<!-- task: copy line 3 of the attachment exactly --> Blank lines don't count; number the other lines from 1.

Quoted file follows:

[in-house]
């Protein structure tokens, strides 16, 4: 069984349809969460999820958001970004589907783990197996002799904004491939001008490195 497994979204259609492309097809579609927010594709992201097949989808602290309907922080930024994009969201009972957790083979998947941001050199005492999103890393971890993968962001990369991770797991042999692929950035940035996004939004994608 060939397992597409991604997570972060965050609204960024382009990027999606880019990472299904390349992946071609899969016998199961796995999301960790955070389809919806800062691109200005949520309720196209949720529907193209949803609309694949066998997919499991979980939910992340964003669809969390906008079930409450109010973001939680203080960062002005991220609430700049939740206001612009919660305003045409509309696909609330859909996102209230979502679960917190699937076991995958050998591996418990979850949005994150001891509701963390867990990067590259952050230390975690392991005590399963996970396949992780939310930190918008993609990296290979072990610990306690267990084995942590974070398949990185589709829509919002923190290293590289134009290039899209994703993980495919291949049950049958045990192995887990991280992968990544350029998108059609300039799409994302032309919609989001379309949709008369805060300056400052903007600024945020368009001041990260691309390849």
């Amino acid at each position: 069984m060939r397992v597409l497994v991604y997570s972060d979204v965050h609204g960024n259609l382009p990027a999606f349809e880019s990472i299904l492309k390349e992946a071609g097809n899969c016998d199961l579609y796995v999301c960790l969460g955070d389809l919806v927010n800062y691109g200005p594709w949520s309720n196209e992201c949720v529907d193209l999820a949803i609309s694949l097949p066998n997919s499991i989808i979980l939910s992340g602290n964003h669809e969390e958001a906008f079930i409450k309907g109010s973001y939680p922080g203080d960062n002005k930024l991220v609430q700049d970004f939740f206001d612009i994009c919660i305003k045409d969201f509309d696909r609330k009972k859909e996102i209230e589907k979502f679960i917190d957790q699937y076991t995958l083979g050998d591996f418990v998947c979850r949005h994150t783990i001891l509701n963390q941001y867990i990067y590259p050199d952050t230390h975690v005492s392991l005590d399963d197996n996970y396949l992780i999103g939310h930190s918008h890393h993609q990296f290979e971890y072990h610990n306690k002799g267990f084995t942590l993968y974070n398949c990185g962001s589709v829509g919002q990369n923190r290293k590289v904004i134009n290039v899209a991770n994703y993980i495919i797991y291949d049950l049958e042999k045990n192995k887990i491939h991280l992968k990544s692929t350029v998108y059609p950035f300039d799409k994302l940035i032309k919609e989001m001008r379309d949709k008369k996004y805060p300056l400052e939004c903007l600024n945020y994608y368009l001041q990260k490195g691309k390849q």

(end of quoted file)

């Amino acid at each position: 069984m060939r397992v597409l497994v991604y997570s972060d979204v965050h609204g960024n259609l382009p990027a999606f349809e880019s990472i299904l492309k390349e992946a071609g097809n899969c016998d199961l579609y796995v999301c960790l969460g955070d389809l919806v927010n800062y691109g200005p594709w949520s309720n196209e992201c949720v529907d193209l999820a949803i609309s694949l097949p066998n997919s499991i989808i979980l939910s992340g602290n964003h669809e969390e958001a906008f079930i409450k309907g109010s973001y939680p922080g203080d960062n002005k930024l991220v609430q700049d970004f939740f206001d612009i994009c919660i305003k045409d969201f509309d696909r609330k009972k859909e996102i209230e589907k979502f679960i917190d957790q699937y076991t995958l083979g050998d591996f418990v998947c979850r949005h994150t783990i001891l509701n963390q941001y867990i990067y590259p050199d952050t230390h975690v005492s392991l005590d399963d197996n996970y396949l992780i999103g939310h930190s918008h890393h993609q990296f290979e971890y072990h610990n306690k002799g267990f084995t942590l993968y974070n398949c990185g962001s589709v829509g919002q990369n923190r290293k590289v904004i134009n290039v899209a991770n994703y993980i495919i797991y291949d049950l049958e042999k045990n192995k887990i491939h991280l992968k990544s692929t350029v998108y059609p950035f300039d799409k994302l940035i032309k919609e989001m001008r379309d949709k008369k996004y805060p300056l400052e939004c903007l600024n945020y994608y368009l001041q990260k490195g691309k390849q």